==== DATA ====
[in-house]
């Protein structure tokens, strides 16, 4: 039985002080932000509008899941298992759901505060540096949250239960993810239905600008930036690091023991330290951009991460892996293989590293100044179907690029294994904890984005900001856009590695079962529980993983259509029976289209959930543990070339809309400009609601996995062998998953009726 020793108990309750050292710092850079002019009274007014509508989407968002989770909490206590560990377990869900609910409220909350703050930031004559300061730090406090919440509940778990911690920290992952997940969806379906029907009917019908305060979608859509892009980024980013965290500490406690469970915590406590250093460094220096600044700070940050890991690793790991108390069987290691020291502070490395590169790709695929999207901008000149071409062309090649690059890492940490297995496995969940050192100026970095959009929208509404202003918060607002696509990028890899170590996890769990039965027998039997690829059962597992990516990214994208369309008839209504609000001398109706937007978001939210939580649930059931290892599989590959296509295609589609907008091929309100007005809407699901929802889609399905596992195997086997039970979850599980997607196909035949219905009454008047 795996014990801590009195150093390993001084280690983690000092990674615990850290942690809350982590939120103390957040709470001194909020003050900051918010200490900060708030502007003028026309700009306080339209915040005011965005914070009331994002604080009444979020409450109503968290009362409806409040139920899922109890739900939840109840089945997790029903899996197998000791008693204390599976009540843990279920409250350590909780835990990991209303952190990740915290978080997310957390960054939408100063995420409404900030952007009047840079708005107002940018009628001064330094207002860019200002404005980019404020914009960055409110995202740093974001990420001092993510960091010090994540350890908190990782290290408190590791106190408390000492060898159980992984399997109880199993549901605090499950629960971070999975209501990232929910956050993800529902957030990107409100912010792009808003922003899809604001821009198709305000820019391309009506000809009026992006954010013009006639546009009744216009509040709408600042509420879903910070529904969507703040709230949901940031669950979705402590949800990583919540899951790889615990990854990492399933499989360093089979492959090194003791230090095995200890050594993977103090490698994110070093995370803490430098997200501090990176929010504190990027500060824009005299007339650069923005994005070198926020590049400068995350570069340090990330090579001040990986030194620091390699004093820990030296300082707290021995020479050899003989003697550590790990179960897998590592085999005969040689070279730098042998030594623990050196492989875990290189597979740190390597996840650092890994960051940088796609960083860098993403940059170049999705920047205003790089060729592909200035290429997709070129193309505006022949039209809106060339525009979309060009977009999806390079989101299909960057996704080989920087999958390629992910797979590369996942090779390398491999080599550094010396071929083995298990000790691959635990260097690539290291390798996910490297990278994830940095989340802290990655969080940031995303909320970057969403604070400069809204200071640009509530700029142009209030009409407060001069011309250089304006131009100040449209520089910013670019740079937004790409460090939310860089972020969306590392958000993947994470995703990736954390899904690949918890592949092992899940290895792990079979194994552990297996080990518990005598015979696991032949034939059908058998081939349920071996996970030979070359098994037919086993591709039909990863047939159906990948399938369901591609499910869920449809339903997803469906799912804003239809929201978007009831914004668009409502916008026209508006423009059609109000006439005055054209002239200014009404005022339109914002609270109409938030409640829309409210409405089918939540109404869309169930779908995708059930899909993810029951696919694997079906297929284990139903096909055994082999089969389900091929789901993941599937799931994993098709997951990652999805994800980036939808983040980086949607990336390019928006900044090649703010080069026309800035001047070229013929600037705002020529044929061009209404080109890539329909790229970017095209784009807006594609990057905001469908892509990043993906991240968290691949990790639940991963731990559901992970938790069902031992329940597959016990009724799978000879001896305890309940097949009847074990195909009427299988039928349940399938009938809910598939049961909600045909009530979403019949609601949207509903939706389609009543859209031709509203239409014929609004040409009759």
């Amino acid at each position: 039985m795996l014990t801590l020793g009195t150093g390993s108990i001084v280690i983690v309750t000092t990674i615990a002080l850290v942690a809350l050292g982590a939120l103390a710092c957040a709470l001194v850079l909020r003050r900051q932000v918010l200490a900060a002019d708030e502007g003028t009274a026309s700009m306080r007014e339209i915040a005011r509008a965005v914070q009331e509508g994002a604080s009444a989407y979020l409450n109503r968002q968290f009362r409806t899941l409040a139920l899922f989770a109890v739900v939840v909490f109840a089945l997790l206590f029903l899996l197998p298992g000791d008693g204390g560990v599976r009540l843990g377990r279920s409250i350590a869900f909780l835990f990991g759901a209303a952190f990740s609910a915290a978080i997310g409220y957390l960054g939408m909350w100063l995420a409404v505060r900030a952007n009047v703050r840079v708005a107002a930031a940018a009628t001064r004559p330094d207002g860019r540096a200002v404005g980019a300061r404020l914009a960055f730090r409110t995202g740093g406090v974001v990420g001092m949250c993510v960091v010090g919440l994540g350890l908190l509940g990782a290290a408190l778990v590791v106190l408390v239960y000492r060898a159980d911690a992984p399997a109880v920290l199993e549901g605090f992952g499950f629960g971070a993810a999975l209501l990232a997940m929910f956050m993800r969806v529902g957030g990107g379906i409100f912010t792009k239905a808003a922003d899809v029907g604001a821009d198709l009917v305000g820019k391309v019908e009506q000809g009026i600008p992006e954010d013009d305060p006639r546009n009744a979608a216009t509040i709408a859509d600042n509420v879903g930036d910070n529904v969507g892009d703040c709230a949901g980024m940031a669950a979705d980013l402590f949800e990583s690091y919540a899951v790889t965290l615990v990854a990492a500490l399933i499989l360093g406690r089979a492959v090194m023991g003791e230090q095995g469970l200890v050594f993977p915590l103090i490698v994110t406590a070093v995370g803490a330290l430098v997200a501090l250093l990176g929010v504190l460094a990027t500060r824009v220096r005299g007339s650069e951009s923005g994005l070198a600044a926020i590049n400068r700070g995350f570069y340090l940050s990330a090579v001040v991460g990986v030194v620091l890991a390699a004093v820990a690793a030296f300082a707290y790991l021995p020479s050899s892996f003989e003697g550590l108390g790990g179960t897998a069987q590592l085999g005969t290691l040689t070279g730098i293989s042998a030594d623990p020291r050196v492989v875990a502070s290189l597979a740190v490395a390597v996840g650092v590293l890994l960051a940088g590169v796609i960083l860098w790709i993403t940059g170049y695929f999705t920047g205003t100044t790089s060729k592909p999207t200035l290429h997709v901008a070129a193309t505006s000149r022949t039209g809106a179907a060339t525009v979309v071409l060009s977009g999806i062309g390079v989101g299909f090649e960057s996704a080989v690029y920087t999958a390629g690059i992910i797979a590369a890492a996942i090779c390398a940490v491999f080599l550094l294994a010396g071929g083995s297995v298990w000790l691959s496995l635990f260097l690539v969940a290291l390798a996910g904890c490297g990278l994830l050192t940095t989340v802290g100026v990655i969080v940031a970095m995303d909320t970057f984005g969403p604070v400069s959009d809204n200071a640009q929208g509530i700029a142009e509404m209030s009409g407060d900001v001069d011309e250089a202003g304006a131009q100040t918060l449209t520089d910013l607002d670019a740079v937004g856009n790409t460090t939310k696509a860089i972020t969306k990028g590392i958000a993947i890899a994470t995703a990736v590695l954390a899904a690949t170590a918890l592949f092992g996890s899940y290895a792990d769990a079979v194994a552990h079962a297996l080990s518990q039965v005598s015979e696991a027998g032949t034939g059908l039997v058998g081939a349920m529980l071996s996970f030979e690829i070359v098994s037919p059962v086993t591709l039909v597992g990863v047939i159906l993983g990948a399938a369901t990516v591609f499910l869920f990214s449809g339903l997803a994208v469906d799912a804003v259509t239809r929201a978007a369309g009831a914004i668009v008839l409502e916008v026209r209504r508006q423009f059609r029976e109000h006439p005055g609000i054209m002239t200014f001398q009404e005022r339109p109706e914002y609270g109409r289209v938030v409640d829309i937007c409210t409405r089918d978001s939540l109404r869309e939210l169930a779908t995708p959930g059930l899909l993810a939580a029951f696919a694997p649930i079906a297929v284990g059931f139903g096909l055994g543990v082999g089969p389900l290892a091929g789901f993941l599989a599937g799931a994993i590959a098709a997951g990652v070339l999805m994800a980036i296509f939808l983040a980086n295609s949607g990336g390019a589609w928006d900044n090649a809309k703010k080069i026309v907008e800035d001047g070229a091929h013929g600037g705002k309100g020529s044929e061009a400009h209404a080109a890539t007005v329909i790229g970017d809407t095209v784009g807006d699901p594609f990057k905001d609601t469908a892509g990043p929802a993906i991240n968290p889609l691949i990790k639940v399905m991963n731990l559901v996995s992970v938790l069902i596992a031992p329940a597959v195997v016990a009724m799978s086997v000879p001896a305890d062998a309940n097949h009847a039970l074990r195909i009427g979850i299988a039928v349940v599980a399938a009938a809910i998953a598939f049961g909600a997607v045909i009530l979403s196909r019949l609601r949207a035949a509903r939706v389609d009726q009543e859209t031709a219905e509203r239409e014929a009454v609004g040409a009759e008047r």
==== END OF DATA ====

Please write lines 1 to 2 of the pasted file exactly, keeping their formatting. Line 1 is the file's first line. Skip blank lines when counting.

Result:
[in-house]
């Protein structure tokens, strides 16, 4: 039985002080932000509008899941298992759901505060540096949250239960993810239905600008930036690091023991330290951009991460892996293989590293100044179907690029294994904890984005900001856009590695079962529980993983259509029976289209959930543990070339809309400009609601996995062998998953009726 020793108990309750050292710092850079002019009274007014509508989407968002989770909490206590560990377990869900609910409220909350703050930031004559300061730090406090919440509940778990911690920290992952997940969806379906029907009917019908305060979608859509892009980024980013965290500490406690469970915590406590250093460094220096600044700070940050890991690793790991108390069987290691020291502070490395590169790709695929999207901008000149071409062309090649690059890492940490297995496995969940050192100026970095959009929208509404202003918060607002696509990028890899170590996890769990039965027998039997690829059962597992990516990214994208369309008839209504609000001398109706937007978001939210939580649930059931290892599989590959296509295609589609907008091929309100007005809407699901929802889609399905596992195997086997039970979850599980997607196909035949219905009454008047 795996014990801590009195150093390993001084280690983690000092990674615990850290942690809350982590939120103390957040709470001194909020003050900051918010200490900060708030502007003028026309700009306080339209915040005011965005914070009331994002604080009444979020409450109503968290009362409806409040139920899922109890739900939840109840089945997790029903899996197998000791008693204390599976009540843990279920409250350590909780835990990991209303952190990740915290978080997310957390960054939408100063995420409404900030952007009047840079708005107002940018009628001064330094207002860019200002404005980019404020914009960055409110995202740093974001990420001092993510960091010090994540350890908190990782290290408190590791106190408390000492060898159980992984399997109880199993549901605090499950629960971070999975209501990232929910956050993800529902957030990107409100912010792009808003922003899809604001821009198709305000820019391309009506000809009026992006954010013009006639546009009744216009509040709408600042509420879903910070529904969507703040709230949901940031669950979705402590949800990583919540899951790889615990990854990492399933499989360093089979492959090194003791230090095995200890050594993977103090490698994110070093995370803490430098997200501090990176929010504190990027500060824009005299007339650069923005994005070198926020590049400068995350570069340090990330090579001040990986030194620091390699004093820990030296300082707290021995020479050899003989003697550590790990179960897998590592085999005969040689070279730098042998030594623990050196492989875990290189597979740190390597996840650092890994960051940088796609960083860098993403940059170049999705920047205003790089060729592909200035290429997709070129193309505006022949039209809106060339525009979309060009977009999806390079989101299909960057996704080989920087999958390629992910797979590369996942090779390398491999080599550094010396071929083995298990000790691959635990260097690539290291390798996910490297990278994830940095989340802290990655969080940031995303909320970057969403604070400069809204200071640009509530700029142009209030009409407060001069011309250089304006131009100040449209520089910013670019740079937004790409460090939310860089972020969306590392958000993947994470995703990736954390899904690949918890592949092992899940290895792990079979194994552990297996080990518990005598015979696991032949034939059908058998081939349920071996996970030979070359098994037919086993591709039909990863047939159906990948399938369901591609499910869920449809339903997803469906799912804003239809929201978007009831914004668009409502916008026209508006423009059609109000006439005055054209002239200014009404005022339109914002609270109409938030409640829309409210409405089918939540109404869309169930779908995708059930899909993810029951696919694997079906297929284990139903096909055994082999089969389900091929789901993941599937799931994993098709997951990652999805994800980036939808983040980086949607990336390019928006900044090649703010080069026309800035001047070229013929600037705002020529044929061009209404080109890539329909790229970017095209784009807006594609990057905001469908892509990043993906991240968290691949990790639940991963731990559901992970938790069902031992329940597959016990009724799978000879001896305890309940097949009847074990195909009427299988039928349940399938009938809910598939049961909600045909009530979403019949609601949207509903939706389609009543859209031709509203239409014929609004040409009759």